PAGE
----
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  • HuskNutrition

Importance of Anti-Inflammatory Foods in Recovery

Paint the Picture

Imagine I give you two plates of foods.

Calories are the same...

Macros are the same...

Plate A consists of:

Chicken nuggets

Fried cheese bites



Plate B consists of:

Roasted chicken breast

New potatoes with kidney beans

Olive oil, balsamic and mint dressing

Crumble of fresh Feta cheese

Which one is better for you?

Which one will make you feel amazing?

Which one will have an impact on your mental and physical health long-term?

Calories and macros are matched the same remember...

With me?

Read ahead.

What is inflammation?

Inflammation is a response of the immune system to harmful stimuli, such as pathogens, damaged cells (injury) or irritants.

The purpose of inflammation is to clear out damaged cells and tissues to initiate and allow for tissue repair.

Inflammation is a normal and protective response but chronic inflammation can lead to various health issues, unresolved injury and chronic disease.

Interleukins play a crucial role in the communication between cells of the immune system.

Inflammation has a stimulating response to elevate proteins that recruit immune cells to repair and enhance the body's defence mechanisms.

For example, IL-6 is involved in tissue repair and regeneration, contributing to the resolution of inflammation and operating in a delicate balance with both pro-inflammatory and anti-inflammatory functions.

However, persistent inflammation (chronic inflammation) can contribute to the development and progression of various diseases.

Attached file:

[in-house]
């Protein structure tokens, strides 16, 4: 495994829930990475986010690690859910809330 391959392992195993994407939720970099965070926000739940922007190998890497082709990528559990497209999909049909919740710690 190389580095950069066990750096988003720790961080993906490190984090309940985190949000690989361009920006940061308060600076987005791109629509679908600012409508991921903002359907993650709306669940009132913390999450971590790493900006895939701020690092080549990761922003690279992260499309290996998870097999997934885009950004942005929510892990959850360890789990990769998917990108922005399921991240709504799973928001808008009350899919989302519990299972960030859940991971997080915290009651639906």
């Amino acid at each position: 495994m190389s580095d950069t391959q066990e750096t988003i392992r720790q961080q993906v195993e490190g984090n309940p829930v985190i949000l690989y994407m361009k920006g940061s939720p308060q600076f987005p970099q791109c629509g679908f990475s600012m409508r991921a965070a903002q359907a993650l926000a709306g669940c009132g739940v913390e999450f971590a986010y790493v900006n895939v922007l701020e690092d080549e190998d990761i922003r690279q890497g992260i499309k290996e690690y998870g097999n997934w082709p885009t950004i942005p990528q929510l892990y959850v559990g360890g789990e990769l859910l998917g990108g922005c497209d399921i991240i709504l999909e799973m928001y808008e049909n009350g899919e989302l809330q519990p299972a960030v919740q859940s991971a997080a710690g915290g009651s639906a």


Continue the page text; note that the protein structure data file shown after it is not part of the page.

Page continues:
Our Modern Diets Have Very Common Promoters of Inflammation

Many studies look into the potential link between the foods that we consume and inflammation. The following foods and beverages in excess may cause inflammation:

  • White breads, cakes, pastries (white flour)

  • Fries and deep-fried food

  • Sugar-sweetened pop and carbonated drinks

  • Processed meats such as burgers, sausages, bacon, chicken dippers etc

  • Margarine, shortening and lard.

A healthy diet is unlikely to aggravate inflammation and following recommendations to use foods that don't show signs of aggravating inflammation further are of benefit when we are in a state of recovery, injured or sick.

Anti-inflammatory is Not the Same as Pro-Resolution

When we are injured or ill, inflammation will occur at a cellular level to assist with regeneration and building defences.

However, sometimes we may clear the infection but the issues persist.

This is where our onboard SPMs (specialised pro-resolving mediators) may have been depleted through healing the injury and inflammation leaving little for us to continue resolution.

SPMs promote the resolution of inflammation and we can acquire them through the diet.


Fatty Fish:

Fatty fish such as salmon, mackerel, and sardines are excellent sources of omega-3 fatty acids, particularly eicosapentaenoic acid (EPA) and docosahexaenoic acid (DHA), which are precursors to SPMs.

Flax and chia seeds:

Flaxseeds and flaxseed oil contain alpha-linolenic acid (ALA), an omega-3 fatty acid that can be converted into EPA and DHA in the body, contributing to SPM production.


Walnuts contain ALA and can contribute to the omega-3 fatty acid pool, which serves as a basis for the production of SPMs.

Grass-Fed Meat:

Meat from animals that are grass-fed or pasture-raised tends to have a better omega-3 to omega-6 fatty acid ratio, supporting a balanced inflammatory response.

Leafy Greens: